By Anna Russell, Director, Polynomial for ADMA
A recent study by Boston Consulting Group (BCG) found that “data-led” organisations can expect to see 20 to 30 per cent EBITDA gains over companies that have not embraced data-driven decision making. Choosing to leverage data can also deliver improved staff and customer satisfaction, increased innovation and reduced operating risk.
Despite these clear advantages, the number of organisations making the move to a data-driven culture resemble a steady trickle rather than a raging river. This is, at least in part, because the challenges in making a transition to a data-led way of doing business are not insignificant.
Cultural impediments are the issue for some, while a lack of technology budget or know-how are the primary blockers for other businesses. Surmounting the hurdle of fragmented and disorganised data is the issue for others.
Play the long game
The cultural impediments to data-centricity are rarely a lack of will or the presence of active “blockers” within the organisation. Instead, they tend to revolve around an absence of proactive intent, and the failure to realise that shifting organisational mindset in a fundamental way is a large task that takes considerable sweat equity.
To embed data in organisational processes requires buy-in from employees at all levels of the organisation. Not just conceptual buy in though — it requires staff to both understand and accept new data-driven processes, and choose to change their actions on a day-by-day basis. This takes time.
Building a roadmap that acknowledges there is a learning curve for the organisation and sets a realistic timeframe to adopt various data-driven practices is critical to ensure that progress is not halted at the first sign of resistance or misunderstanding.
Invest in talent early enough to matter
The other cultural hurdle that organisations hit when moving towards data-centricity is a talent gap at the time they need it most. To execute against a data-driven strategy requires two specific types of talent: data strategists and data scientists. Good practitioners in both of these fields are in high demand and hard to source. More importantly, they need a period of time to learn the organisation’s commercial and data environments before they can operate at maximum impact. For a strategist, this learning curve is measured in weeks. For a data scientist, operating at the complex technical end of the business, it is likely to be several months before they are delivering at peak capacity. Given scarcity and learning curves, then, it is necessary to recruit for these specialists far before you think you need them. Failing to do so can result in stalled momentum as critical projects are put on hold “pending resources”.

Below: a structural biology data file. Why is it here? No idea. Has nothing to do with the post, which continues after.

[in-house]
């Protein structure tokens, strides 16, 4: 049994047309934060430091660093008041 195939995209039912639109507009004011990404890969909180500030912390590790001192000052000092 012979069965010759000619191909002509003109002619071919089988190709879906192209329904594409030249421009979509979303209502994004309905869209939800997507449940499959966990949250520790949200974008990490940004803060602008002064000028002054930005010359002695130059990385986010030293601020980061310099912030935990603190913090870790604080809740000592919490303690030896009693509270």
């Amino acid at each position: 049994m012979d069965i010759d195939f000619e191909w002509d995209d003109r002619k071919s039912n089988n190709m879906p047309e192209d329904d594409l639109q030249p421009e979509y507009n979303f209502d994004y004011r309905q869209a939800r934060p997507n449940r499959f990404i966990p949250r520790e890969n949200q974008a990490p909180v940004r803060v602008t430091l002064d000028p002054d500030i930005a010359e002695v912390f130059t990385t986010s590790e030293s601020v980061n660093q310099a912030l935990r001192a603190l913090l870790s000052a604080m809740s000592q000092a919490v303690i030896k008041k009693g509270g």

In some cases, the barrier to becoming data-driven is a simple but significant technology hurdle: the capture and storage of data. A centralised “source of truth” repository is a minimum prerequisite for data-driven decision making, but the process of corralling and cataloguing data can seem an overwhelming task. This is particularly true when an organisation is geographically diverse or has grown organically over time.
The reality is that establishing and populating a robust data infrastructure is a gruelling task. It is a time-consuming, intricate and at times frustrating process — but those who do push through and establish a centralised data asset see gains in value and opportunity that more than justify the effort involved.
Don’t relegate data to IT
The quickest way to ensure data doesn’t infuse decision making is to assign its management and dissemination to “the IT department”. While IT as a business discipline is a tremendously valuable part of the modern enterprise, its remit in regards to data is infrastructure and security — not operational use. Placing the lifeblood of decision making in the hands of a department designed to parcel out access in the most secure manner possible means data architecture is likely to be optimised for storage and security, not for everyday use. Data should ideally have its own centre of excellence, but if it must sit within an existing business unit then it should live within marketing or sales — a business unit that is outward-focused and oriented toward insight rather than structure.
Although there are substantial challenges in moving towards a data-led world view, they are by no means insurmountable. The characteristics that define a healthy organisation — hiring well, open communication, a well-thought-out road map — eliminate many of the cultural challenges to data-centricity. Creating a centralised data asset is a big challenge, but the increased prevalence of good ETL and data-management tools has reduced the manual effort in this area. And as for data ownership, most marketeers are more than willing to put up their hands to own and manage data assets, given the exciting opportunities in data-driven marketing and personalised offers.
Becoming and remaining truly data-led does take serious work — but the payoff in bottom-line returns and innovation opportunities makes it a task well worth pursuing.